Ideology can blind good judgement, for one thing. This is the case with a list of "best to worst presidents" put out by a prominent libertarian, Dr. Ivan Eland. The worst four presidents according to him:
The very worst: James Polk
The 2nd worst: William McKinley
The 3rd worst: Harry Truman
The 4th worst: Woodrow Wilson
I disagree with his analysis and I have to wonder if he is even arguing in good faith from these bizarre choices.
His methodology severely penalizes involvement in war of any sort, as we see in his full explanation:
In Recarving Rushmore [Dr. Eland's book], the four worst presidents -- falling below both Obama and George W. Bush -- were in rank order: James Polk, William McKinley, Harry Truman, and Woodrow Wilson.
James Madison was correct that war is the primary cause of big government in American and world history. War creates a national security state, greater government intervention in domestic society and the economy, and promotes the state's erosion of cherished civil liberties.
What these four presidents have in common is that they led the country into needless wars that changed America for the worst [sic].
James Polk purposefully started a war with a weak state, Mexico, to steal a third of its land and, in doing so, aggravated regional tensions that eventually led to America's most searing and cataclysmic war -- the Civil War.
William McKinley undertook the Spanish-American War to launch the United States, which had revolted against the British Empire, into its own imperial role by acquiring colonies and beginning the long, interrupted trajectory toward America as an interventionist superpower.
Harry Truman converted a local war in Greece into an expensive worldwide Cold War against the Soviet Union, which began with a stalemated hot war in non-strategic Korea that led to the creation of the national security state, the imperial presidency, and the shelving of the traditional requirement that the American people, rather than its leader, would decide if war was needed.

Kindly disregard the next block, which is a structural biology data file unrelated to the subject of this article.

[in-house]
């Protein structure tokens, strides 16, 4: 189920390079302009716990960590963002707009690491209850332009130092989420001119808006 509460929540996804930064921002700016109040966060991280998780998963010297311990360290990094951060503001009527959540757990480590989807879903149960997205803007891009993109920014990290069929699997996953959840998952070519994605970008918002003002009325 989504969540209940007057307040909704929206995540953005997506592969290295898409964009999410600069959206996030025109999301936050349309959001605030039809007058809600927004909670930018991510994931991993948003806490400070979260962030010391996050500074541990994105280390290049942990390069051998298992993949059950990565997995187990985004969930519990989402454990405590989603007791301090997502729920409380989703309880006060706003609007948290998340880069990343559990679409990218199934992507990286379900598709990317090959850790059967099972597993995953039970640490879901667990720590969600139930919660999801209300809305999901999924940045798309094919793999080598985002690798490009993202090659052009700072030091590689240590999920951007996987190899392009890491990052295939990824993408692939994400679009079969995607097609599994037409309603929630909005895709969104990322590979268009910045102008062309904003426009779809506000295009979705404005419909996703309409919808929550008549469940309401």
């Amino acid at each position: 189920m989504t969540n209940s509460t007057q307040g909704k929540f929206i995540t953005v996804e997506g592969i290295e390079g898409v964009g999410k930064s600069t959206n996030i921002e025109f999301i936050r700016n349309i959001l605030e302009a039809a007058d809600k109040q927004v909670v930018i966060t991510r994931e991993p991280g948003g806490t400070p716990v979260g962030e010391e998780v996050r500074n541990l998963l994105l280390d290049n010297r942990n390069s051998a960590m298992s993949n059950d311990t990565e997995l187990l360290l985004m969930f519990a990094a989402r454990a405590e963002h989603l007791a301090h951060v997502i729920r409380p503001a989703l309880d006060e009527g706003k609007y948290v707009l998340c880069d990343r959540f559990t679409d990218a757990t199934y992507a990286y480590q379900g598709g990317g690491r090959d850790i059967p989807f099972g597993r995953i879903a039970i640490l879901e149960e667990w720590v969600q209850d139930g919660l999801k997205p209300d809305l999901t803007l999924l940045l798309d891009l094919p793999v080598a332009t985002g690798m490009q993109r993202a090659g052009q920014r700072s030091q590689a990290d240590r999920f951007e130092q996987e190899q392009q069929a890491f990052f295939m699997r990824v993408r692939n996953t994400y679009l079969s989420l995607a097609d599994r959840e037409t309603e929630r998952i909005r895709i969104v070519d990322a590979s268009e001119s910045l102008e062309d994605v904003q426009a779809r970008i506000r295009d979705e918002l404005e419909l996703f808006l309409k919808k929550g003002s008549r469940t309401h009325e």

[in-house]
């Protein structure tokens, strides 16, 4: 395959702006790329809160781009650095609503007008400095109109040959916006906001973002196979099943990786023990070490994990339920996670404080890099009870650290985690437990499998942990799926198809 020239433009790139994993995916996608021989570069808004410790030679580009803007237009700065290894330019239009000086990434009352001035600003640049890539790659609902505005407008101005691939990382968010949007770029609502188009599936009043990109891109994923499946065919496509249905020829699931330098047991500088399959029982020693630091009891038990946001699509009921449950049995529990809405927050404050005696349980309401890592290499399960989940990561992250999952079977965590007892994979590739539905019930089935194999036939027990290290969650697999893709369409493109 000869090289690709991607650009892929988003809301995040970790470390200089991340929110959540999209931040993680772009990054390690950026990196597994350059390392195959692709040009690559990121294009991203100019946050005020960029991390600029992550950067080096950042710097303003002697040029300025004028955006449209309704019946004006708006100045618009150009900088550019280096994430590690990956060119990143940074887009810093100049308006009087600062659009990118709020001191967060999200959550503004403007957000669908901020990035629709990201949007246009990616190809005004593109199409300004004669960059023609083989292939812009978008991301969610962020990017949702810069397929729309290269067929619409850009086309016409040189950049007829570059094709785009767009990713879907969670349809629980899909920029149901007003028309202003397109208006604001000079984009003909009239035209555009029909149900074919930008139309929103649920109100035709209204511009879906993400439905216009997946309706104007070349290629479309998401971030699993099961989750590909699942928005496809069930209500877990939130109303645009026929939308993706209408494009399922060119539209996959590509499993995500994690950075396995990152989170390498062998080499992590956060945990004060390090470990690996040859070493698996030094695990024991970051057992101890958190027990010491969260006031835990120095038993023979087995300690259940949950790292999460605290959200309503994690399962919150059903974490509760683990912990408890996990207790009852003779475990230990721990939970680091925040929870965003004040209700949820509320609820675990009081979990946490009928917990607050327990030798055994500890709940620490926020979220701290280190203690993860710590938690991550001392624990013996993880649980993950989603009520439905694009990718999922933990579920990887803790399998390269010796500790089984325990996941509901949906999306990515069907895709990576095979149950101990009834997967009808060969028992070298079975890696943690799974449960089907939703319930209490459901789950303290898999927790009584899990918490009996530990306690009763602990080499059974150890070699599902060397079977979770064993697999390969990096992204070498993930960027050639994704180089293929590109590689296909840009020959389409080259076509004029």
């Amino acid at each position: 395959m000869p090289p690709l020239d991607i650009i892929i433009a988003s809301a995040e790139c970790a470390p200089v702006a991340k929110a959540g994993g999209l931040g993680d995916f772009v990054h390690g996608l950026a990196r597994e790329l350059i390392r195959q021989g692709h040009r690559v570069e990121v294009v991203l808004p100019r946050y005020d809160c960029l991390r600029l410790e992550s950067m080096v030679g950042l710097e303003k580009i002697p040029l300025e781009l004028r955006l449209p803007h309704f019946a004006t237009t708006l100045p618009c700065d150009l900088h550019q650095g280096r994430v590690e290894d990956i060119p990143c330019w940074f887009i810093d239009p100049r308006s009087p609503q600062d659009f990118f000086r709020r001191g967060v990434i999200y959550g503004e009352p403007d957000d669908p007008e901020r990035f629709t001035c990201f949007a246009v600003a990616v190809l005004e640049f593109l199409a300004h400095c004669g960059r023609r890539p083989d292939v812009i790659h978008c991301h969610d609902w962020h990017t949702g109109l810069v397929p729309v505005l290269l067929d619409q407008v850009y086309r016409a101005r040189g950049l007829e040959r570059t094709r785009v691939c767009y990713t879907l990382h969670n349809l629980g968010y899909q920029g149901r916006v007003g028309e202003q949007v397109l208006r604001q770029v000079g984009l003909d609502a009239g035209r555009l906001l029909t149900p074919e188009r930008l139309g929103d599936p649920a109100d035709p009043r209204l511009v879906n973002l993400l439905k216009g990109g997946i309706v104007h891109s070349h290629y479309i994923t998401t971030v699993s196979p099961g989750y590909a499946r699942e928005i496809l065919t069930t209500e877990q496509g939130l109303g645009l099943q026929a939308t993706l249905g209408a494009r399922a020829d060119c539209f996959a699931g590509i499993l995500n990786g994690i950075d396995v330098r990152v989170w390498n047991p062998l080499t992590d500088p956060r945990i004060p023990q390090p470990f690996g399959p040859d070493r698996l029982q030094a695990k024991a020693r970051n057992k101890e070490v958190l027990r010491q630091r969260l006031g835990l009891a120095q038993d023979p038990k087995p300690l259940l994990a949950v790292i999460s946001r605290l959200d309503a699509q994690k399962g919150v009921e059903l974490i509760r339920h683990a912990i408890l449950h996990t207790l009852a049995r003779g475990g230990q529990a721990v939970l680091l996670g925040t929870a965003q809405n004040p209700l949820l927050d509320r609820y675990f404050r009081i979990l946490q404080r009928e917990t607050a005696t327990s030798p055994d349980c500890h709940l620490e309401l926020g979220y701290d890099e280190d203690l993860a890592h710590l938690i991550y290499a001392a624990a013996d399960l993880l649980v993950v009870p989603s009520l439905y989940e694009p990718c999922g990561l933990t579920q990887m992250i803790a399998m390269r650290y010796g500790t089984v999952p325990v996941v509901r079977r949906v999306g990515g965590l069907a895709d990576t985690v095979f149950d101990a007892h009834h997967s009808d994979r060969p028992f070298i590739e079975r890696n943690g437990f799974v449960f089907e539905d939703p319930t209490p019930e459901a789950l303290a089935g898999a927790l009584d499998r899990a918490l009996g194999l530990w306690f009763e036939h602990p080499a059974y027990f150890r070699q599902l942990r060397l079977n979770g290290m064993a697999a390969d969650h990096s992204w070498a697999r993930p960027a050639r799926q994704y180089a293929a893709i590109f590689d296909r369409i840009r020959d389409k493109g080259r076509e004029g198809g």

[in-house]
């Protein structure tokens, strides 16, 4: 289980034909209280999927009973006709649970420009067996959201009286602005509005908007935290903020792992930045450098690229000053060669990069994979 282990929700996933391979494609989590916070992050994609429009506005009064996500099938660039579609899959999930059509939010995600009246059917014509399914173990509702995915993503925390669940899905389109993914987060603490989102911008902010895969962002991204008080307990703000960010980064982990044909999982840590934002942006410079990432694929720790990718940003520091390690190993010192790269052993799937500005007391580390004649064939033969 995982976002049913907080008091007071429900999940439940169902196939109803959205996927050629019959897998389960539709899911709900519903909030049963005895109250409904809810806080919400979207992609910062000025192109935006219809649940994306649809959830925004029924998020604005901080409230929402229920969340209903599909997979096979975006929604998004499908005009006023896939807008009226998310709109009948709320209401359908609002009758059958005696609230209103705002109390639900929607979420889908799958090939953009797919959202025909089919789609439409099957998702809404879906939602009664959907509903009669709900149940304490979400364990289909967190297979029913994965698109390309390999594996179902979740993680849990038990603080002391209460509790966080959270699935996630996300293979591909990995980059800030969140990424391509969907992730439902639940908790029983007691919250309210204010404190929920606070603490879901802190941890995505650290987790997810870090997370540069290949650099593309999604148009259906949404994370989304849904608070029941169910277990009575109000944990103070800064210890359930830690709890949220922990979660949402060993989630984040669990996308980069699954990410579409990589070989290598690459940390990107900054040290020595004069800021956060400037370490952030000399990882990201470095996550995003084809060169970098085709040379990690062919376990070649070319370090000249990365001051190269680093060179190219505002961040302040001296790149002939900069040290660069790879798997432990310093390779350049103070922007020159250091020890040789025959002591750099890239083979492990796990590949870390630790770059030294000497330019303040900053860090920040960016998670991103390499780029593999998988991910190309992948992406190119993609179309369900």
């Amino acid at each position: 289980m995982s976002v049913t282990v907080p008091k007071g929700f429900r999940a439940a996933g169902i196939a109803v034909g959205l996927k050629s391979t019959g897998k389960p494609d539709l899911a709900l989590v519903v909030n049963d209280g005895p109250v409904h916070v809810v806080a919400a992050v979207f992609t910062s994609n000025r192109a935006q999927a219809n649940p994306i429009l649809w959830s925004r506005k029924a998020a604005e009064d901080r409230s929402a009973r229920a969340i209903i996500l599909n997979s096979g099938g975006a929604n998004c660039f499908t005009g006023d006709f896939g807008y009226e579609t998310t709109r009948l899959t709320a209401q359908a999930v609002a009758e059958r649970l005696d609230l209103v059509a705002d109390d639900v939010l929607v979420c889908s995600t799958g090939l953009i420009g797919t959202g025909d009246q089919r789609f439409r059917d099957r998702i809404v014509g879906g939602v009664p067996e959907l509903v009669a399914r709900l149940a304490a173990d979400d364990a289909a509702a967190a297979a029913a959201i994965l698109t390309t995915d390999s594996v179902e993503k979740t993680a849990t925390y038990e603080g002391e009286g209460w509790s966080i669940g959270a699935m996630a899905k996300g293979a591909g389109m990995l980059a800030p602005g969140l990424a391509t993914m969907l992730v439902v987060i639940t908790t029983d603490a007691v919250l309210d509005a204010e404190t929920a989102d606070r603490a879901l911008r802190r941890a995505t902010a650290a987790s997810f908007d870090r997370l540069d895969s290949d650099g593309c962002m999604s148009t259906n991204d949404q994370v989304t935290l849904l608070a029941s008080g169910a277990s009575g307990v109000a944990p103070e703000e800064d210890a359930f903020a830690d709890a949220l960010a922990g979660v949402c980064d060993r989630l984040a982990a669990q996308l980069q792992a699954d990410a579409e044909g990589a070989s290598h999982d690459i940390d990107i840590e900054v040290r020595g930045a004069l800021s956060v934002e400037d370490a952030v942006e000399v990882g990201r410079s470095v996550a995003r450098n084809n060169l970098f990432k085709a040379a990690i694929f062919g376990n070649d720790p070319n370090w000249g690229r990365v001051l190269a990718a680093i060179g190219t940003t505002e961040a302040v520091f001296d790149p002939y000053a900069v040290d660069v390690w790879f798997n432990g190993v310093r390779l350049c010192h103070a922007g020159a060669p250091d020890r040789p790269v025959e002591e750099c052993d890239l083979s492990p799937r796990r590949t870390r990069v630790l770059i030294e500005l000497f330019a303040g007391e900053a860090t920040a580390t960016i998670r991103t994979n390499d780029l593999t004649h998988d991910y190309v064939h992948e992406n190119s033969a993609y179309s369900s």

Finally, Woodrow Wilson, ignoring America's tradition of staying out of Europe's wars, took the nation into World War I, which laid the seeds for the Bolshevik Revolution, Hitler's rise, World War II, and the Cold War.
On Wilson: If only all the belligerents had avoided the pointless nightmare of the 1914-1918 war entirely... But they didn't. I have heard many serious people argue that a German victory would've been the preferable outcome of the 1914-1918 war, and this seems to be directly implied in the article, saying Wilson should've stayed out. A victorious Imperial Germany would not have tolerated a Marxist Russia, would've crushed the Bolsheviks while they were still able to be crushed, and likewise would've suppressed Marxist uprisings everywhere. No need for radical fascist movements of the 1920s and 1930s to resist radical Marxism. No Danzig problem, no Marxist states in Europe, no World War II, not anything like we knew it. (On the other hand, the old aristocratic regimes of Europe and the Ottoman Empire did need to be swept away, and were by that war.)
On Truman. The USA suddenly found itself a world superpower in the 1940s, mostly unwillingly and unwittingly. There were a lot of rather brilliant men in the U.S. government at the time, the late 1940s. No "general war" against Communism ever occurred. International institutions were set up that last to this day. Was Truman wrong to intervene in Korea? Maybe. I have to reluctantly say that I think so. Once the commitment came, the USA couldn't get out of it. Propping up South Korea was very expensive over the years, and I am not sure it has ever served a real U.S. interest.
This is just foolishness. These guys were not the three best. Come on.